• Insufficient kernel memory was available

The resolution for the former is to revisit System Specific Preparation Documentation and raise your limits accordingly.

The latter condition implies that your workload is exceeding the available RAM on the machine. It is difficult to give specific advice to resolve this condition here; you may be able to tune down other system limits to free up some resources, or you may just need to install more RAM in the system.

I’ve changed my limits, how can I clear the error?

The error will stick until you restart the watchman process. The simplest resolution is:

Since 4.6

$ watchman watch-del-all
$ watchman shutdown-server

Before 4.6

$ rm <STATEDIR>/state       # see above for what STATEDIR means
$ watchman --no-spawn --no-local shutdown-server

If you have not actually resolved the root cause you may continue to trigger and experience this state each time the system trips over these limits.

Poison: opendir

A non-recoverable condition has triggered.  Watchman needs your help!
The triggering condition was at timestamp=1407695600: opendir(/my/path) -> Too many open files in system
All requests will continue to fail with this message until you resolve
the underlying problem.  You will find more information on fixing this at

If you’ve encountered this state it means that your entire system had too many open files, and that this prevented watchman from tracking the changes on your system. In this case, the error isn’t related to filesystem watching but to other (likely) misbehaving processes on your system; it’s usually indicative of a runaway program or set of programs consuming resources, but in some cases it may just be that your system workload requires that you increase your system limits for the number of files.

How do I resolve this?

Follow these directions

If the issue persists, consult your system administrator to identify what is consuming these resources and remediate it, or to increase your system limits.


FSEvents is the file watching facility on OS X. There are few diagnostics that can help diagnose issues with FSEvents; the API itself gives little feedback on a number of error cases and instead emits rather cryptic error messages to the log file.

If you got here because an error message told you to read this section, it will have also asked you to look at your log file. If you are using an older version of watchman and encounter the error message FSEventStreamStart failed, then you should locate your log file (see Where are the logs? above) and look for lines that mention FSEvents and then consult the information below.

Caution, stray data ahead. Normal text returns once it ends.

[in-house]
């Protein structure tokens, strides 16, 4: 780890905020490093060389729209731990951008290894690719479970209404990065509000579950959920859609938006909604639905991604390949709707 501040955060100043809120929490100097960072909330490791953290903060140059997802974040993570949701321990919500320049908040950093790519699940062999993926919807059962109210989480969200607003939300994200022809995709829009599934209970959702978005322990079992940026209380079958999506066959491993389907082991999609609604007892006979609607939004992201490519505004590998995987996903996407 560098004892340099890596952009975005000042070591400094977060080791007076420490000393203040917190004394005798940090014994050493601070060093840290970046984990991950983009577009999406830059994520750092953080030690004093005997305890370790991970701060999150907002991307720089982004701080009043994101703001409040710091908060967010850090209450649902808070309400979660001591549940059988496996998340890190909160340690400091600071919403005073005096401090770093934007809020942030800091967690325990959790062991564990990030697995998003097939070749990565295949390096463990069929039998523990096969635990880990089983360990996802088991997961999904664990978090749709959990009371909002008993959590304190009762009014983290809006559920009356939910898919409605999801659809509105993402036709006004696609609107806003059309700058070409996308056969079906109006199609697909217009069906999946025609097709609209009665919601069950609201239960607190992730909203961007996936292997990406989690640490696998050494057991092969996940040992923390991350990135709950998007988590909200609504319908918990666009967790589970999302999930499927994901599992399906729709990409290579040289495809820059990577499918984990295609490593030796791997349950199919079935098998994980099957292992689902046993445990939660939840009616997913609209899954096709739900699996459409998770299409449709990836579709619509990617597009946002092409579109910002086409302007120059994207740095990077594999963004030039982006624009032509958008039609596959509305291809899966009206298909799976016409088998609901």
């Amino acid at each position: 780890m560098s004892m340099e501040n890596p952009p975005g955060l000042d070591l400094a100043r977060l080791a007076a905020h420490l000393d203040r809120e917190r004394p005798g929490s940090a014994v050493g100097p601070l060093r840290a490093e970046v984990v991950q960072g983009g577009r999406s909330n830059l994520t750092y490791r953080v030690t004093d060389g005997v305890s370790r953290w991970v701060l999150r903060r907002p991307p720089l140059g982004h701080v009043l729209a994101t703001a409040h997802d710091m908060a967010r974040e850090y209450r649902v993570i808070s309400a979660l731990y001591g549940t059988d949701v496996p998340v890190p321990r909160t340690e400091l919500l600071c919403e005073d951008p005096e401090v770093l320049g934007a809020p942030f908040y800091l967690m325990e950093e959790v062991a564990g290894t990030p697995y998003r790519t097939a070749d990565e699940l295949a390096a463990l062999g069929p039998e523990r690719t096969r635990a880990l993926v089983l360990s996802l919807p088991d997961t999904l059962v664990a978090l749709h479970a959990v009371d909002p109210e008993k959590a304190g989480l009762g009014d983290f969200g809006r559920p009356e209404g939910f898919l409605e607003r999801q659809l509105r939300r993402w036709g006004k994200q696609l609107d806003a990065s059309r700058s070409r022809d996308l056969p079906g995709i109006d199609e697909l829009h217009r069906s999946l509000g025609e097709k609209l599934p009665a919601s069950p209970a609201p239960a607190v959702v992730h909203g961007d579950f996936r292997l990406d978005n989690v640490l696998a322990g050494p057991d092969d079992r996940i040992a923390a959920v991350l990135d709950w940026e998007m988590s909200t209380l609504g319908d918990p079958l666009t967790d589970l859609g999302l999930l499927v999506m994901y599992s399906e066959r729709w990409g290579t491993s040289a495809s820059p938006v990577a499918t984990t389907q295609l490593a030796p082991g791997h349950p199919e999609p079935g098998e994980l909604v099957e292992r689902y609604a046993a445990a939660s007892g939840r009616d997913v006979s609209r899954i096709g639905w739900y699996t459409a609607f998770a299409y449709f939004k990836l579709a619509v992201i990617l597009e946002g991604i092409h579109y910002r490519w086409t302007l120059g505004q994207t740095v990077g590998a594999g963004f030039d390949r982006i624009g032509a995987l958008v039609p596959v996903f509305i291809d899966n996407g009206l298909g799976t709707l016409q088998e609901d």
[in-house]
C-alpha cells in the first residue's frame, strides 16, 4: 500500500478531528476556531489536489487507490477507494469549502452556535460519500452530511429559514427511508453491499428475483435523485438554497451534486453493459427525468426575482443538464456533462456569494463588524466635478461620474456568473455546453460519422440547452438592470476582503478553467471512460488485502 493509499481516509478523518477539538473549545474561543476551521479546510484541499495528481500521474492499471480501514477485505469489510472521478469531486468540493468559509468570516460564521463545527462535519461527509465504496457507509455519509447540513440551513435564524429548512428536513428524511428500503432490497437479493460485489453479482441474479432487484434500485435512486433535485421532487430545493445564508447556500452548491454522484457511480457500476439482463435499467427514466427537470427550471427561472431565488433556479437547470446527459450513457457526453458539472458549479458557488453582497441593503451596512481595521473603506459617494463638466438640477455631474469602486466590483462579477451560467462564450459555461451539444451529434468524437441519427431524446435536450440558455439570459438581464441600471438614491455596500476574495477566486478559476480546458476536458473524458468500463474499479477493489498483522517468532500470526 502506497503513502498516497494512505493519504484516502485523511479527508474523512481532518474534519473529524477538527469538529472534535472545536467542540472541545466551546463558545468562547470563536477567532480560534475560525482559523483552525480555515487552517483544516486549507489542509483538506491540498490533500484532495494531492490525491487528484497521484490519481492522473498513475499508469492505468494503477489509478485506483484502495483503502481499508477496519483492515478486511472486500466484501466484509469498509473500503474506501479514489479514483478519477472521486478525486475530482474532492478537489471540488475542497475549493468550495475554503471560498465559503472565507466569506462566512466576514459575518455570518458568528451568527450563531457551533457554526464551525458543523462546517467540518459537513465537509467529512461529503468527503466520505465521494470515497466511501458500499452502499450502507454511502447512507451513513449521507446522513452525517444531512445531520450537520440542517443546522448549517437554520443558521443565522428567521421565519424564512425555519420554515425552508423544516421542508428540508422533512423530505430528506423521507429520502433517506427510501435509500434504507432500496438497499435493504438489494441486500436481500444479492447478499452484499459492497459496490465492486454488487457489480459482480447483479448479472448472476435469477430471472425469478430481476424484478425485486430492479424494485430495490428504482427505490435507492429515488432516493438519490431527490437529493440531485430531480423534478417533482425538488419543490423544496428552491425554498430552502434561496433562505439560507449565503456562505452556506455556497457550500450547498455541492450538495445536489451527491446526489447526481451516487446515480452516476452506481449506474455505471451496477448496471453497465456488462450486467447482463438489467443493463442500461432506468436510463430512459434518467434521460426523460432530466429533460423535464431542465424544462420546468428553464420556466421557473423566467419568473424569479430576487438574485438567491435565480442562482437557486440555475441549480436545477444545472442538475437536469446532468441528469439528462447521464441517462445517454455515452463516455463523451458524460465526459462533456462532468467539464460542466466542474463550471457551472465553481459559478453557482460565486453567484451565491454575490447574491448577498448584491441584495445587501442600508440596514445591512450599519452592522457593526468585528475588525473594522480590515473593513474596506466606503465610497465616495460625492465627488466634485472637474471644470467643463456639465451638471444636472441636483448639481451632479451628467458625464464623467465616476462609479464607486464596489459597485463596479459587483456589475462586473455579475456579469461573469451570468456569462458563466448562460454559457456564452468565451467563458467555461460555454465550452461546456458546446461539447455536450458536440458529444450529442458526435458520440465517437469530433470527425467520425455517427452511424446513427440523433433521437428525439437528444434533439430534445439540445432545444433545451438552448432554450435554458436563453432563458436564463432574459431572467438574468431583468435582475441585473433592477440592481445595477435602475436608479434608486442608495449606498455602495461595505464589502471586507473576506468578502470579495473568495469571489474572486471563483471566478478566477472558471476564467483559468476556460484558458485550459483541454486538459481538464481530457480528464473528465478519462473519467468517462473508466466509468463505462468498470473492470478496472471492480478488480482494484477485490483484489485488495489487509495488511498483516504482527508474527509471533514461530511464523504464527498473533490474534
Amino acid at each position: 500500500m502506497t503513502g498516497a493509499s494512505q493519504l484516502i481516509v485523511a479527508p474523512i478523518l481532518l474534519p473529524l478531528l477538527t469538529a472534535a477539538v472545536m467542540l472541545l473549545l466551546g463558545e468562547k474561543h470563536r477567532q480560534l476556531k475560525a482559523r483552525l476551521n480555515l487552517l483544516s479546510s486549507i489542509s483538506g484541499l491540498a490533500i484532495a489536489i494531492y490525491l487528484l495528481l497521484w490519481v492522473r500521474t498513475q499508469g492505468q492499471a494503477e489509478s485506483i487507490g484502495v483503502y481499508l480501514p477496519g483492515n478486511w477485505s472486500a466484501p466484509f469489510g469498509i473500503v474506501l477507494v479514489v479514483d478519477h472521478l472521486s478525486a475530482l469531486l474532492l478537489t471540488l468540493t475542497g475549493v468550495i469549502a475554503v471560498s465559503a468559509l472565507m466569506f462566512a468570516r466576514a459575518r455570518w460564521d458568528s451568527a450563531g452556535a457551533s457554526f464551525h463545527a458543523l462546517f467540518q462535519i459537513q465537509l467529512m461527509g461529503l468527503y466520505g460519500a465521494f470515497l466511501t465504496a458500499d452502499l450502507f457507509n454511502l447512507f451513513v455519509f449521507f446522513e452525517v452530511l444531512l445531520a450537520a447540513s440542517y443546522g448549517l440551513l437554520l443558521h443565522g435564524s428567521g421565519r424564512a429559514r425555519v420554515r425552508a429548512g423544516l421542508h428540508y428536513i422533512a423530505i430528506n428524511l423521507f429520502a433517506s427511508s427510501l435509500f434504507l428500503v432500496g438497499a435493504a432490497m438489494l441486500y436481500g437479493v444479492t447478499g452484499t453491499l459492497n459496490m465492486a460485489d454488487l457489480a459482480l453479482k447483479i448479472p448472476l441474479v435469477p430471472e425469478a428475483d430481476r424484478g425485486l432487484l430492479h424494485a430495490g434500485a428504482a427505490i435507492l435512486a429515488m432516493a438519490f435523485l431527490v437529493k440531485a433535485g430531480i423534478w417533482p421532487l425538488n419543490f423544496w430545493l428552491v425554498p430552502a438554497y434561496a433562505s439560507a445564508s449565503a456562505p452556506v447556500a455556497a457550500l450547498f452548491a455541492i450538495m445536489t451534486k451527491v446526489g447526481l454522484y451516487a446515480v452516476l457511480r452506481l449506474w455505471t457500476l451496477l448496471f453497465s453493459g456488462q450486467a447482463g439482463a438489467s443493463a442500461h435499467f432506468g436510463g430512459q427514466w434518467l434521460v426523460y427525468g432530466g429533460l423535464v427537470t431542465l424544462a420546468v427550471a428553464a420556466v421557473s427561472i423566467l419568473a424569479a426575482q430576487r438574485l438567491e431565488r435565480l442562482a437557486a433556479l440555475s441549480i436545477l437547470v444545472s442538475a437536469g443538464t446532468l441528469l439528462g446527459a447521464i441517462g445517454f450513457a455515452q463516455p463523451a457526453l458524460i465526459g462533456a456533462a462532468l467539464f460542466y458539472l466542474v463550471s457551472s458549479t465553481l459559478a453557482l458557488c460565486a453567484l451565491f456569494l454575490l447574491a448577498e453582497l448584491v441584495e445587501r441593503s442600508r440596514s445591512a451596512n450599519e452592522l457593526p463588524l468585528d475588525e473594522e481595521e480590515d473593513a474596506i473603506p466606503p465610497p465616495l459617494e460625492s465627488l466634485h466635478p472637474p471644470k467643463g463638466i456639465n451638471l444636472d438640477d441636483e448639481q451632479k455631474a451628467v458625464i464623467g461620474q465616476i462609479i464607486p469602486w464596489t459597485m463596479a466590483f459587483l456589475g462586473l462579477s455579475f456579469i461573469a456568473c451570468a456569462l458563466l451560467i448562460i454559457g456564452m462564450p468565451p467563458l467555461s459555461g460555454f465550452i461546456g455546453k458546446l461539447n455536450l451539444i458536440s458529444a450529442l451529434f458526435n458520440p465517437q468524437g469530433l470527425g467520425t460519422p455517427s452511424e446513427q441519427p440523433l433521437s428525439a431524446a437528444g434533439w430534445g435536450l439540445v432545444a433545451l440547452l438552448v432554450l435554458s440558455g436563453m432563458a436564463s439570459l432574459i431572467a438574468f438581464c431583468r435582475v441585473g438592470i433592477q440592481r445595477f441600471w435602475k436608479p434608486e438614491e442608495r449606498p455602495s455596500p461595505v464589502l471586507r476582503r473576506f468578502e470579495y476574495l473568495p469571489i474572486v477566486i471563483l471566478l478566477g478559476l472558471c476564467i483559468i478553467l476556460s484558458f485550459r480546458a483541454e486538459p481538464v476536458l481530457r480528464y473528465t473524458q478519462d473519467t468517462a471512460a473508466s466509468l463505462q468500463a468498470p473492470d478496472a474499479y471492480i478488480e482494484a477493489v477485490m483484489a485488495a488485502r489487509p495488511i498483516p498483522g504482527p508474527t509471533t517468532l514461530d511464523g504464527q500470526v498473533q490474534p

FSEventStreamStart: register_with_server: ERROR: f2d_register_rpc() => (null) (-21)

Nobody outside of Apple is sure what precisely this means, but it indicates that the fsevents service has gotten in a bad state. Possible reasons for this may include:

  • There are too many event stream clients
  • One or more event stream clients has gotten in a bad state and is somehow impacting the fsevents service

To resolve this issue, you may wish to try the following, which are progressively more invasive:

  • Avoid establishing multiple overlapping watches within the same filesystem tree, especially for large trees. We recommend watching only the root of a project or repo and not watching sub-trees within that tree. Organizations with large trees may wish to deploy the root_restrict_files configuration option so that watchman will only allow watching project roots.
  • Close or restart other applications that are using fsevents. Some examples are:
  • editors such as Sublime Text and TextMate.
  • Many nodejs packages and Grunt style workflows make use of fsevents. Make sure that you upgrade nodejs to at least version v0.11.14. If possible, configure your nodejs packages to use either sane or fb-watchman for file watching as this will consolidate the number of fsevents watches down to just the set maintained by watchman.
  • Restart the fsevents service: sudo pkill -9 -x fseventsd
  • Restart your computer

Triggers/Subscriptions don’t fire on OS X

There is a rare fsevents bug that can prevent any notifications from working in directories where the case of the name of a directory in the kernel has an inconsistency.

You can test whether this is happening to you by following the instructions for the find-fsevents-bugs tool.

If it is happening to you, the resolution is to rename the directories highlighted by the tool.

You can read more about this issue in the following resources:

ReactNative: Watcher took too long to load

There was an issue that was the result of umask affecting the permissions of the launchd plist file that Watchman uses to set up your watchman service on OS X. This issue was resolved in Watchman version 3.1.

To update:

watchman shutdown-server
brew update
brew reinstall watchman